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Gum disease affects most people at some time during their life. It is usually caused by a build-up of plaque on teeth. One of the common signs of gum disease is bleeding gums. Different stages of gum disease are gingivitis and periodontitis. Gum disease is usually caused by plaque, a sticky film of bacteria that constantly forms on teeth. If plaque is not removed with thorough daily brushing and cleaning between teeth, gums become irritated and inflamed. The irritated gum tissue can separate from the teeth and form spaces called pockets. Destructive bacteria move into the pockets where they continue to promote irritation. Left untreated, the process can continue until the bone and other tooth-supporting tissues are destroyed. Periodontal disease progresses as the sulcus (pocket or space) between the tooth and gums gets filled with bacteria, plaque, and tartar, causing irritation to the surrounding tissues.  When these irritants remain in the pocket space, they can cause damage to the gums and eventually, the bone that supports the teeth. Gum disease is the leading cause of tooth loss in adults.

The different stages of gum disease:

Gingivitis
Gingivitis is early gum disease and occurs when dental plaque builds up on teeth, particularly where the gum joins the tooth. The signs of gingivitis are bleeding, redness and swelling of the gum. Gingivitis usually precedes periodontitis.

In the early stage of gingivitis, bacteria in plaque build up, causing the gums to become inflamed and to easily bleed during tooth brushing. Although the gums may be irritated, the teeth are still firmly planted in their sockets. No irreversible bone or other tissue damage has occurred at this stage. When gingivitis is left untreated, it can advance to periodontitis. In a person with periodontitis, the inner layer of the gum and bone pull away from the teeth and form pockets. These small spaces between teeth and gums collect debris and can become infected.

Periodontitis
Periodontitis is an advanced gum disease that may occur if gingivitis is not treated. The gum margin – the part of the gum that seals to the tooth, – is weakened and spaces form between the tooth and the gum. These spaces are called ‘periodontal pockets.’ Bacteria and their products become trapped in these pockets causing further inflammation (redness and swelling). Signs of periodontitis include bleeding, swelling and receding gums together with bad breath, a bad taste in the mouth and loose teeth.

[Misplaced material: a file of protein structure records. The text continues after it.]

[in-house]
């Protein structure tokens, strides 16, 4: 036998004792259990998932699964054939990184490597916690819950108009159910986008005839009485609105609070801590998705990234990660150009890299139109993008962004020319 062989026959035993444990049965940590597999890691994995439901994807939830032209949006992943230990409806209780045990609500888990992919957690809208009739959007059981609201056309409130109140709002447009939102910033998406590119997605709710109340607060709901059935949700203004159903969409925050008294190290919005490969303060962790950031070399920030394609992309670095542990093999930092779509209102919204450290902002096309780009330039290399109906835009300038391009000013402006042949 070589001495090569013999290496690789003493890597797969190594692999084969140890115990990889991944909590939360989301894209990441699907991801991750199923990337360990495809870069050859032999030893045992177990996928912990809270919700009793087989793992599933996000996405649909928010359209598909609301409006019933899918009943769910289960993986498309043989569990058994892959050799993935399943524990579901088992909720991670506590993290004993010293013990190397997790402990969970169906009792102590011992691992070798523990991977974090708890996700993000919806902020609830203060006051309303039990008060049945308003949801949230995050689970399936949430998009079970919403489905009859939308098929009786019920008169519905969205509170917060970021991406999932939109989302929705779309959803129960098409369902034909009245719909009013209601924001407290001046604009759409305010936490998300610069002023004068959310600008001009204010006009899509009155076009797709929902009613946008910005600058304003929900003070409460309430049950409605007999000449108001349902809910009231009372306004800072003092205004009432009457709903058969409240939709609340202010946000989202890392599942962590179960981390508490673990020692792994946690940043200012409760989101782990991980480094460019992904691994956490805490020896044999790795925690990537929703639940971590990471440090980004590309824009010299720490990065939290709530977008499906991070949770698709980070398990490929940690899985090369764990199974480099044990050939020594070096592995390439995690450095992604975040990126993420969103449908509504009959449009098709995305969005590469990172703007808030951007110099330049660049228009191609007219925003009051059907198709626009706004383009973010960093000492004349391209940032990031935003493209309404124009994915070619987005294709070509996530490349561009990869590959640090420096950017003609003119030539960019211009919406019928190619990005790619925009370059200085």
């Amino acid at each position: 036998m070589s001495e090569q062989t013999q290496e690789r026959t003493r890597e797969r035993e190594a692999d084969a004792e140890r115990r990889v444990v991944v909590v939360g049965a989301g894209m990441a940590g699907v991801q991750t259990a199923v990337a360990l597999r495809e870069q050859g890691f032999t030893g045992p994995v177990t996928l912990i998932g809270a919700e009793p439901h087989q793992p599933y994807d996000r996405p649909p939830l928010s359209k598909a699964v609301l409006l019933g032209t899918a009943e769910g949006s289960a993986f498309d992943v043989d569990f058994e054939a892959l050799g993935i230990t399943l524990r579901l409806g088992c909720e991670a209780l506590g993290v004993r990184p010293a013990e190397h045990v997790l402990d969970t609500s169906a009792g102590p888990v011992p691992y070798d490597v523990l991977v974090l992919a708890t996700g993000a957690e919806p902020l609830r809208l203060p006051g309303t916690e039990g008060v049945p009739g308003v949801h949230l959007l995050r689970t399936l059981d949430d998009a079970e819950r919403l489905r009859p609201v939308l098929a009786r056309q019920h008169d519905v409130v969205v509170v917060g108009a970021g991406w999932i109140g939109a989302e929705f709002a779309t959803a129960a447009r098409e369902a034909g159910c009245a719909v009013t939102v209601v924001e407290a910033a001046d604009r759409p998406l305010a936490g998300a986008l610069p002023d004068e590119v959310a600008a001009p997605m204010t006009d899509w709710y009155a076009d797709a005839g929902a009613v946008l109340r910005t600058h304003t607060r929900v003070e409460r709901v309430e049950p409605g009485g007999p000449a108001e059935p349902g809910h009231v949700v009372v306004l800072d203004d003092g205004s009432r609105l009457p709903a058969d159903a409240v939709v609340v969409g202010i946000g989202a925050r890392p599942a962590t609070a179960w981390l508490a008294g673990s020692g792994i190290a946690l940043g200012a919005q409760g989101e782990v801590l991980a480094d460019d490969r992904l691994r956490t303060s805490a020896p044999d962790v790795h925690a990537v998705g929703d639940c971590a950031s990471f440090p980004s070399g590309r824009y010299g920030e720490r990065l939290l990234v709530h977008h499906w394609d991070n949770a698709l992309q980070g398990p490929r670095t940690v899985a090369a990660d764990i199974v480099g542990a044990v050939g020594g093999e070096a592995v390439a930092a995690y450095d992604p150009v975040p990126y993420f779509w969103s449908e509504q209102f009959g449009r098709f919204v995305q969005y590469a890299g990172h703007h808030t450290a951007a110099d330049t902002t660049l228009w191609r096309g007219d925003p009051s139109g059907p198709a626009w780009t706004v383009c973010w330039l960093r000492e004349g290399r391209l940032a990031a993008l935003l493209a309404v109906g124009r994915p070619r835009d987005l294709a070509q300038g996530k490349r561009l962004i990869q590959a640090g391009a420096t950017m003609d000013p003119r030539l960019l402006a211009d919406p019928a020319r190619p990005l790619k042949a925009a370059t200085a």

Toxins or poisons — produced by the bacteria in plaque as well as the body’s “good” enzymes involved in fighting infections — start to break down the bone and connective tissue that hold teeth in place. As the disease progresses, the pockets deepen and more gum tissue and bone are destroyed. When this happens, teeth are no longer anchored in place, they become loose, and tooth loss occurs.

Gingivitis and Periodontics Treatment:

Treatment methods depend upon the type and severity of the disease. If the disease is caught in the early stages of gingivitis, and no damage has been done, one to two regular cleanings will be performed. You will also be given instructions on improving your daily oral hygiene habits and having regular dental cleanings.

If the disease has progressed to more advanced stages, a special periodontal cleaning called scaling and root planing will be performed.  It is usually done one quadrant of the mouth at a time while the area is numb.  In this procedure, tartar, plaque, and toxins are removed from above and below the gum line (scaling) and rough spots on root surfaces are made smooth (planing).  This procedure helps gum tissue to heal and pockets to shrink. If the pockets do not heal after scaling and root planning, periodontal surgery may be needed to reduce pocket depths, making the teeth easier to clean.